Keep breathing. In 2013, I did a 200-hour yoga teacher training program with a wonderful, highly experienced instructor named Birgitte Kristen. I quickly realized that a lot of what she was teaching us also applied to my work with leaders. I asked her to lunch to get her input on what I should share with my corporate clients. She immediately said, “Breathing. Ambitious people don’t know how to breathe.” She explained that the right way to breathe is deeply from the belly. About the same time, I learned of Nobel prize winning research from Elizabeth Blackburn and her team at the University of California at San Francisco that shows that as little as 12 minutes a day of meditative breathing improves genetic expression. When I heard that I thought, “As someone with MS, why would I not spend 12 minutes a day on breathing in that deep meditative way?” Since then, the meditation app on my phone tells me I’ve spent about 450 hours breathing deeply and intentionally. I’ve found that has lengthened my gap between stimulus and response. It’s made me less reactive and more responsive. There are way fewer things that trigger me than there used to be. I think more clearly and it feels like I make better decisions. All of that breathing has slowed things down in a way that sometimes makes me feel like Keanu Reeves in The Matrix. That’s super helpful in maintaining a productive perspective on the ups and downs of life.
Remember: Almost everything is temporary. If there is anything MS has taught me it’s that almost every condition in life is temporary. In my early years with the disease I would feel completely crappy for a few hours and then suddenly feel OK if not pretty good for a few hours. Everything was subject to change. Since then, I’ve learned how to manage myself so I have way more feel-good moments than bad but I haven’t forgotten the lesson that most everything is temporary. It doesn’t really matter whether you like it or not because it’s going to change pretty soon anyway. Accepting that has made life in general much easier.
Enjoy the now. Once I literally got my feet back under me, Diane and I decided that whenever we could, we were going to enjoy and take advantage of the “Aren’t we lucky to be alive?” moments that life presents. My MS diagnosis made us realize that we don’t have any guarantees about how life is going to play out so let’s not wait. We don’t wait to connect. We don’t wait to have that experience or create that memory or touch that life.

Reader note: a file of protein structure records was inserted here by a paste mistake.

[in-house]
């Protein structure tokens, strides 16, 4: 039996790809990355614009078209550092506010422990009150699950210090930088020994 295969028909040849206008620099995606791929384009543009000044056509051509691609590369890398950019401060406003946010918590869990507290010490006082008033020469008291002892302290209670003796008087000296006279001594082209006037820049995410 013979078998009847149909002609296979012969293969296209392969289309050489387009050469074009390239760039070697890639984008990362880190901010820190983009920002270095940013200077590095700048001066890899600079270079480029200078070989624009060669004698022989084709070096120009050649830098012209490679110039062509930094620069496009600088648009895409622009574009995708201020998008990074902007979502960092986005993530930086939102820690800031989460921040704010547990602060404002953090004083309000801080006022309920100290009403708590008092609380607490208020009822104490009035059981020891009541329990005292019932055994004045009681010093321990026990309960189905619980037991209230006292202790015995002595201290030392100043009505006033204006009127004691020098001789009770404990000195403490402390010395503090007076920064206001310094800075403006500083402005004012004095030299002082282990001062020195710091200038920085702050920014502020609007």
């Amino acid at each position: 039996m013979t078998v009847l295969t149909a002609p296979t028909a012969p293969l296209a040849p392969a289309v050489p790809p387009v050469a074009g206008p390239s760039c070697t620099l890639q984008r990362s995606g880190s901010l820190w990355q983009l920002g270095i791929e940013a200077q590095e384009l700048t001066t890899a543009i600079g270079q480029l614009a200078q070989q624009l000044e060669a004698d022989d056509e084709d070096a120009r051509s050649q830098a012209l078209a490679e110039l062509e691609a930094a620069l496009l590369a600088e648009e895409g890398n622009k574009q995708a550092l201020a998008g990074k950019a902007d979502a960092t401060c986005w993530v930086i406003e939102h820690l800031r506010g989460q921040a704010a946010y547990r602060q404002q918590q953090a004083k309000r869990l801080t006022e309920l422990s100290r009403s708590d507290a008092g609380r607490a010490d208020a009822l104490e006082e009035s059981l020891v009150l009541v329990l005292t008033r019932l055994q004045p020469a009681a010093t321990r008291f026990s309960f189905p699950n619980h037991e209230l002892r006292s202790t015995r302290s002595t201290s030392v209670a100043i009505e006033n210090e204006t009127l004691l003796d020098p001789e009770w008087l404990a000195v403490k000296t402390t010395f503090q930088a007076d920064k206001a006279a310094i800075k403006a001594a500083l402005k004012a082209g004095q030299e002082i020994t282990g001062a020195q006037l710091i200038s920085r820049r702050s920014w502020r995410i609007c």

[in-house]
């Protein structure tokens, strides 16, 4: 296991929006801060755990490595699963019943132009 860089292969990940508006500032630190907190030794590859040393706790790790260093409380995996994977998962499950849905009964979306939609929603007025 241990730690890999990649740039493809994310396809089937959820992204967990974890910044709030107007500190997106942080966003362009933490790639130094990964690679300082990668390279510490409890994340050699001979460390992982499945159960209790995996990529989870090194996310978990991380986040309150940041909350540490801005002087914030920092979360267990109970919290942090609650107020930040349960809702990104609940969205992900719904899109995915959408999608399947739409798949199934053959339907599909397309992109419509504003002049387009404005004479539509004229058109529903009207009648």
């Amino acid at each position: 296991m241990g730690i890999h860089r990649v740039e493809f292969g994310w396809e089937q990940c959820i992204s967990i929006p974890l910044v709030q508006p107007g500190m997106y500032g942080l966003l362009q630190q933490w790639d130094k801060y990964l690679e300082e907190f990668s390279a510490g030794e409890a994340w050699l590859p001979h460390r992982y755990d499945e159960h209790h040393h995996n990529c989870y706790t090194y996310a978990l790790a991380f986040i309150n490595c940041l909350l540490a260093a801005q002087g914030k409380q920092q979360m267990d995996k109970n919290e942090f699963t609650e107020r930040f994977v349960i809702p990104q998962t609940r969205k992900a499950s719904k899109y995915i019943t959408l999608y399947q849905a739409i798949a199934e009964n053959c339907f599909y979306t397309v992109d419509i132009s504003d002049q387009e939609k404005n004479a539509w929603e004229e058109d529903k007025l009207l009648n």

Share your secrets. In the first five years after I was diagnosed, we only shared my condition with immediate family and close friends. We were so scared by what MS did to me early on and all of the terrible stories we had heard that we didn’t want people to know what I was dealing with out of fear that my clients might think I couldn’t perform or show up for my commitments. Then, in 2014, I wrote my second book, Overworked and Overwhelmed. I couldn’t have written it without the experience I had had learning how to deal with MS so I felt like I had to share my secret if I was going to be authentic in putting that book out into the world. What was shocking to me was how supportive people were and how much they appreciated me sharing what was going on and what I was learning from dealing with it. It was a huge stress reducer for me (which made me feel even healthier) and also a huge source of connection. One thing about being a human is we all have something going on. I’ve learned that it’s a lot easier to deal with your something when you share it. The bonus is that other people sometimes benefit from your story and what you’ve learned along the way.
Read for purpose. This last lesson is one that I learned a long time ago, kind of forgot about and have recently returned to. The volume and availability of news in 2019 makes it way too easy to overdose on the latest headline, tweet or outrage. A recent trip out of the country for business and pleasure made me aware of what I’ve been doing the past couple of years. In two weeks abroad, I didn’t see a single flat screen TV with a “Breaking News” headline in a public space. Here, in the United States, you can’t escape them. For me at least, the news culture was causing me to spend more and more time reading the same story in five different places. Thanks to the trip abroad, I’ve been on a cable news fast for the past month and, boy, do I feel better. I’m reading more books and fewer articles. I’ve found that my new reading habits are generating less stress (always good when you have MS) and providing more impetus and space to reflect on questions of purpose like why am I here and how do I want to contribute. That feels great and I intend to keep doing it.
So, this post has turned out to be way longer than I originally intended. I guess it takes about 2,000 words to process 10 years of life lessons and experience. If you’ve made it this far, thanks for hanging in there and I hope you’ve found something useful. If you did, I’d love to hear what landed with you. In the meantime, remember we all have something going on so, whatever it is for you, know you’re not alone and continue to rock on.